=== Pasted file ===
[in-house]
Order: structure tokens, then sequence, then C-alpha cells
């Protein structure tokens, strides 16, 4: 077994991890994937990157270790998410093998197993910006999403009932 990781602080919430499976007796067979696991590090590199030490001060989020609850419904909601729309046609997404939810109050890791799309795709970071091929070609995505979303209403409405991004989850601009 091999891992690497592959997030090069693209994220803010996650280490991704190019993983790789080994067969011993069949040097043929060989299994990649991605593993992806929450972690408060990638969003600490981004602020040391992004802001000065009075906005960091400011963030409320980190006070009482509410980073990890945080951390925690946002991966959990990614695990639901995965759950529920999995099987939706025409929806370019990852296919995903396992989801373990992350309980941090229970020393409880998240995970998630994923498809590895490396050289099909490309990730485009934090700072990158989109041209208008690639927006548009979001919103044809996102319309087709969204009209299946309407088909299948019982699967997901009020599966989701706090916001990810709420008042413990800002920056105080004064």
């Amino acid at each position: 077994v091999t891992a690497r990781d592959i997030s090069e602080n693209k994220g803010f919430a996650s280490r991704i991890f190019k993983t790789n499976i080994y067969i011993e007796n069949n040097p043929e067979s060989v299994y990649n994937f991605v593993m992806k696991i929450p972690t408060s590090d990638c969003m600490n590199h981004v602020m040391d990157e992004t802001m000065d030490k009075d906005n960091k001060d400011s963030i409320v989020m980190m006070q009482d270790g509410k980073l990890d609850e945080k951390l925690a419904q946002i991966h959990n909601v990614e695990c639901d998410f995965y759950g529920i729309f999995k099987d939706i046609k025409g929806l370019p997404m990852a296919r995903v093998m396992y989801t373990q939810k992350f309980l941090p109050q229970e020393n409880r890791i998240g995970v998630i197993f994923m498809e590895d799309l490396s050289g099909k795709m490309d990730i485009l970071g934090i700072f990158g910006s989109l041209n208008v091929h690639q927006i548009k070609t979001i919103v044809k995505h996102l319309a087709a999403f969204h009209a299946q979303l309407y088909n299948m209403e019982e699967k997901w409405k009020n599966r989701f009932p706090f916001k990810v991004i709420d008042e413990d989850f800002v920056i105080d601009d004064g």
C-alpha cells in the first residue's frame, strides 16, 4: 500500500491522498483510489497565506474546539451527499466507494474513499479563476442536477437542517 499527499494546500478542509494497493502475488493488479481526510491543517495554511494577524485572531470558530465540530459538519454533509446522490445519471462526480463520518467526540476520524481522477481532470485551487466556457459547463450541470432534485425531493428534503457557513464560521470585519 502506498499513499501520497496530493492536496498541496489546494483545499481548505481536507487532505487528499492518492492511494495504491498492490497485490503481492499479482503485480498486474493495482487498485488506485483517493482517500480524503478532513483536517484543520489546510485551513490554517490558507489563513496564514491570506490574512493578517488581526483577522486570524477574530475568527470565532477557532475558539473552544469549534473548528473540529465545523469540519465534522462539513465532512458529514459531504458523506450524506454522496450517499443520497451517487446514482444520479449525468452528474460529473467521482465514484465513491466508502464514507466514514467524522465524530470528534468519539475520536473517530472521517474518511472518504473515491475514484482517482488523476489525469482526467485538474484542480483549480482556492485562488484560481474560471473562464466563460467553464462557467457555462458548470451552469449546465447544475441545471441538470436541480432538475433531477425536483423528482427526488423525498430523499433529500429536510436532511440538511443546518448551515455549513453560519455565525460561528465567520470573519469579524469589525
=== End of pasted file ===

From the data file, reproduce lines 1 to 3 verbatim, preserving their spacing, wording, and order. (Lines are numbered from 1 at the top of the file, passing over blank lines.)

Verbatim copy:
[in-house]
Order: structure tokens, then sequence, then C-alpha cells
């Protein structure tokens, strides 16, 4: 077994991890994937990157270790998410093998197993910006999403009932 990781602080919430499976007796067979696991590090590199030490001060989020609850419904909601729309046609997404939810109050890791799309795709970071091929070609995505979303209403409405991004989850601009 091999891992690497592959997030090069693209994220803010996650280490991704190019993983790789080994067969011993069949040097043929060989299994990649991605593993992806929450972690408060990638969003600490981004602020040391992004802001000065009075906005960091400011963030409320980190006070009482509410980073990890945080951390925690946002991966959990990614695990639901995965759950529920999995099987939706025409929806370019990852296919995903396992989801373990992350309980941090229970020393409880998240995970998630994923498809590895490396050289099909490309990730485009934090700072990158989109041209208008690639927006548009979001919103044809996102319309087709969204009209299946309407088909299948019982699967997901009020599966989701706090916001990810709420008042413990800002920056105080004064």